This image was created on the 2017 UK Puffins and Gannets trip in a streetside garden on the east coast of Scotland with the hand held Canon EF 100mm f/2.8L Macro IS USM lens and my favorite bird photography camera body, the Canon EOS 5D Mark IV. ISO 800. Evaluative metering +1 stop in Av mode: 1/320 sec. at f/4 in in Av mode as originally framed. Cloudy WB.

LensAlign/FocusTune micro-adjustment: zero.

One AF point up an one to the right of the the center AF point/AI Servo/Expand/Shutter button AF was active at the moment of exposure. The selected AF point fell on the edge of the rose with the water droplets on it. This image was a small crop from all four sides with the largest amount off the bottom.

Pink and Red Rose

Imperfect Red and White Rose in the drizzle

When our Bass Rock landing trip was cancelled because the captain was hospitalized we scheduled a replacement gannet boat trip but that was cancelled because of a nor-easter. So we set out in the van and drove along the coast in search of some gulls and shorebirds. We did not find much in the way of avian subjects but we did come across some spent roses in a garden of a seaside home. In a light drizzle. I was glad that I had taken my 100 macro along.

Image Design/Framing Question

As presented here on the screen should I have pointed my lens 1/2 inch up, down, left or right? Justify your choice with at least one good reason.

Low Contrast AF Tip

When hand holding and working on a very low contrast subject you will find that AF often acquires, holds for a second or so, and then begins to search. What I have begun doing in such situations is to fire off a frame or three the instant that the system acquires focus. In most cases the first and sometimes the second frame will be sharp where you need it. Today’s featured image was the first in a short series. By the second frame the system had begun to search and the image was unsharp.

All of the above becomes moot if you are working on a tripod when you can use rear button focus or One-Shot AF or even focus manually (gasp!) I used this very specialized hand holding AF technique on a dandelion blossom on our Instructional Photo-Walk on the morning of July 17 in Kodiak. The results were quite similar — one sharp image followed by one or two unfocused images. Trust me: one sharp is way better than none sharp …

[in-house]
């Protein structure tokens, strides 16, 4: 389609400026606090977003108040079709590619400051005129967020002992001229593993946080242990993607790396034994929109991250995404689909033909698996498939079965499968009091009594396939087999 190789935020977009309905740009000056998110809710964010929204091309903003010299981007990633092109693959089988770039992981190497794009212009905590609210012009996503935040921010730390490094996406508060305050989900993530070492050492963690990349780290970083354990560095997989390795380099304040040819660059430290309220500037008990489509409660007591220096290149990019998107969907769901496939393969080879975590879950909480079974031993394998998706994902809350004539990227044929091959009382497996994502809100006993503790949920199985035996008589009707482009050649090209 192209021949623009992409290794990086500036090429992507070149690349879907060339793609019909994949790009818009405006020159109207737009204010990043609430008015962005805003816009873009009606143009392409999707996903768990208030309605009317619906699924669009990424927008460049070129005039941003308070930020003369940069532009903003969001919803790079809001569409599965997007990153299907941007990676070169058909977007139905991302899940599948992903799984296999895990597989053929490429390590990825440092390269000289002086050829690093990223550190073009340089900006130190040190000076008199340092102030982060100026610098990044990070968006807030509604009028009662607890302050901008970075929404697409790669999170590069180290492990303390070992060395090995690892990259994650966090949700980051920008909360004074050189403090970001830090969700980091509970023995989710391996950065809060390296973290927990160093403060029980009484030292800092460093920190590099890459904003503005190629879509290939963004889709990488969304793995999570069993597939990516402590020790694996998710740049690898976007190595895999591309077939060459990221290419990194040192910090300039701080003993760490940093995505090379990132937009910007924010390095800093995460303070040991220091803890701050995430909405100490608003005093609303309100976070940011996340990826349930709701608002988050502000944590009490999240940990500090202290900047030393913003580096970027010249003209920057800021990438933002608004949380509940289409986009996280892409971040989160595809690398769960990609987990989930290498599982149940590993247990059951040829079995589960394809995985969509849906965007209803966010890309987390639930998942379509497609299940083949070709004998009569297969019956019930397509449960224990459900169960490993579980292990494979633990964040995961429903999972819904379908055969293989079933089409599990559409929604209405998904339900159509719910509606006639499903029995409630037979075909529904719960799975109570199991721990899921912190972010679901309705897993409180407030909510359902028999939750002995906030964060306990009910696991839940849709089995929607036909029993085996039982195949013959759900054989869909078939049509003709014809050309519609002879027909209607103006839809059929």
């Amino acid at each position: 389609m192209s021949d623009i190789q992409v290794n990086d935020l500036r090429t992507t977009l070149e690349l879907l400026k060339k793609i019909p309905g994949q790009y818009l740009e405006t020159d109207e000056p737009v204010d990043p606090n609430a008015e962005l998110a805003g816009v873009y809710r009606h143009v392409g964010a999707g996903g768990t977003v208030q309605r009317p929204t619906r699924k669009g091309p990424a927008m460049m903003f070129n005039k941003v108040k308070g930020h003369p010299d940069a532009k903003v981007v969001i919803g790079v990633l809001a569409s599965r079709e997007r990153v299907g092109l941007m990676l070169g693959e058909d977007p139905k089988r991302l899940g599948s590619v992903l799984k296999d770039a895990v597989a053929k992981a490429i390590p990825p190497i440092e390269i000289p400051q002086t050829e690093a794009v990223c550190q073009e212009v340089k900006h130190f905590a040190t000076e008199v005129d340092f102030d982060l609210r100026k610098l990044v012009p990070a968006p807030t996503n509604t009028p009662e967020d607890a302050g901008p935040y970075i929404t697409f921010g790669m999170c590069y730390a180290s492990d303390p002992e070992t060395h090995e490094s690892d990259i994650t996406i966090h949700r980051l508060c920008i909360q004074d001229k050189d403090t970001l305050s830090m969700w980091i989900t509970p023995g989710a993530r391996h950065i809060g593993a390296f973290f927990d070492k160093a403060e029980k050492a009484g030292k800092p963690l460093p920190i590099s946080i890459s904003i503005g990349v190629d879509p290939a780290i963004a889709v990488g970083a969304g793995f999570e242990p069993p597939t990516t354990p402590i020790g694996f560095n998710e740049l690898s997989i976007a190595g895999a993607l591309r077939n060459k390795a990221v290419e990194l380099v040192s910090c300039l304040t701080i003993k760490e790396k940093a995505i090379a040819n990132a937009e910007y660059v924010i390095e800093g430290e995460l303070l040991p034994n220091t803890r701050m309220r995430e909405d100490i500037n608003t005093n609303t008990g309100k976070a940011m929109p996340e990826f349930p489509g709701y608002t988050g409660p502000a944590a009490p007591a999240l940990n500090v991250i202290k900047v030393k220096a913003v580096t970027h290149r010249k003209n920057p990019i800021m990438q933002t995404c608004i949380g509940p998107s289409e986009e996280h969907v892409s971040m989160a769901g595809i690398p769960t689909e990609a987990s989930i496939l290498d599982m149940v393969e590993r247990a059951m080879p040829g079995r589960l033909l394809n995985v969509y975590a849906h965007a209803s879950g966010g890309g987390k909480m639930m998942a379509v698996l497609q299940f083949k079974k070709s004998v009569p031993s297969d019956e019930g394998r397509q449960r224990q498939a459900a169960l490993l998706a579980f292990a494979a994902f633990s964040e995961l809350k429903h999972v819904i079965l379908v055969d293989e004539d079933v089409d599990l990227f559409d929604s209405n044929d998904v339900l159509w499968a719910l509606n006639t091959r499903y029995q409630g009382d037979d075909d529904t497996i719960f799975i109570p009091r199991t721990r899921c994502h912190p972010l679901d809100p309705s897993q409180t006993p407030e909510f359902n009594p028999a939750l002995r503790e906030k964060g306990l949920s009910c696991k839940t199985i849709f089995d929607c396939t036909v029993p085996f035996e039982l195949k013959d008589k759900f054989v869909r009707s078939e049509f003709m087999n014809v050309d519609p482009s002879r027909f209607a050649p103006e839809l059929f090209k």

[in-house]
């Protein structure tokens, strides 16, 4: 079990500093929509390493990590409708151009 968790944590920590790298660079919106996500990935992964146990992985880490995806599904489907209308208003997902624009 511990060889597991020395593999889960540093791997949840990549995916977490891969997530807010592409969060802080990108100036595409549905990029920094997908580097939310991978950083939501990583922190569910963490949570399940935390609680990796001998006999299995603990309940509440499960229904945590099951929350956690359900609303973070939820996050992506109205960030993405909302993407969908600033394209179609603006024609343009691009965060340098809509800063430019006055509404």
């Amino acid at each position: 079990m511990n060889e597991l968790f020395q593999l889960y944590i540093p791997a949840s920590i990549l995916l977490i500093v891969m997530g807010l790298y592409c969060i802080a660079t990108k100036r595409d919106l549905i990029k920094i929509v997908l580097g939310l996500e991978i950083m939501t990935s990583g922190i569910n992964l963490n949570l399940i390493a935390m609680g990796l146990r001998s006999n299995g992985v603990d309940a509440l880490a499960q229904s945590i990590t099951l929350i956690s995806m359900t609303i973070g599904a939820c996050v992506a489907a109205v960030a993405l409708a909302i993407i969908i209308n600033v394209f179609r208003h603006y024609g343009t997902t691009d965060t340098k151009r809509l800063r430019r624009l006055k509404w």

This image was created on our morning Instructional Photo-Walk in the harbor on our layover day in Kodiak on the 2017 Bear Boat IPT with the hand held Canon EF 100-400mm f/4.5-5.6L IS II USM lens (at 200mm) and my favorite bird photography camera body, the Canon EOS 5D Mark IV. ISO 800. Evaluative metering +1/3 stop: 1/320 sec. at f/6.3 in Manual mode. Cloudy WB.

LensAlign/FocusTune micro-adjustment: -2.

The center AF point/AI Servo/Expand/Shutter button AF was active at the moment of exposure. The selected AF point was place on the right edge of the letter O.

boat name

Another Imperfect Red and White “Rose”

We began our Instructional Photo-Walk with a solid hour of exposure, histogram, and manual mode lessons. Everyone loved what they learned. We followed that up with an hour long walk amongst the boats. Everyone including me loved that and we all found some interesting things to photograph. As always, I enjoyed working tight, clean, and graphic. The moment that I saw the name of this old boat I knew that I would couple it with my favorite rose image from Scottish seaside garden.

If In Doubt …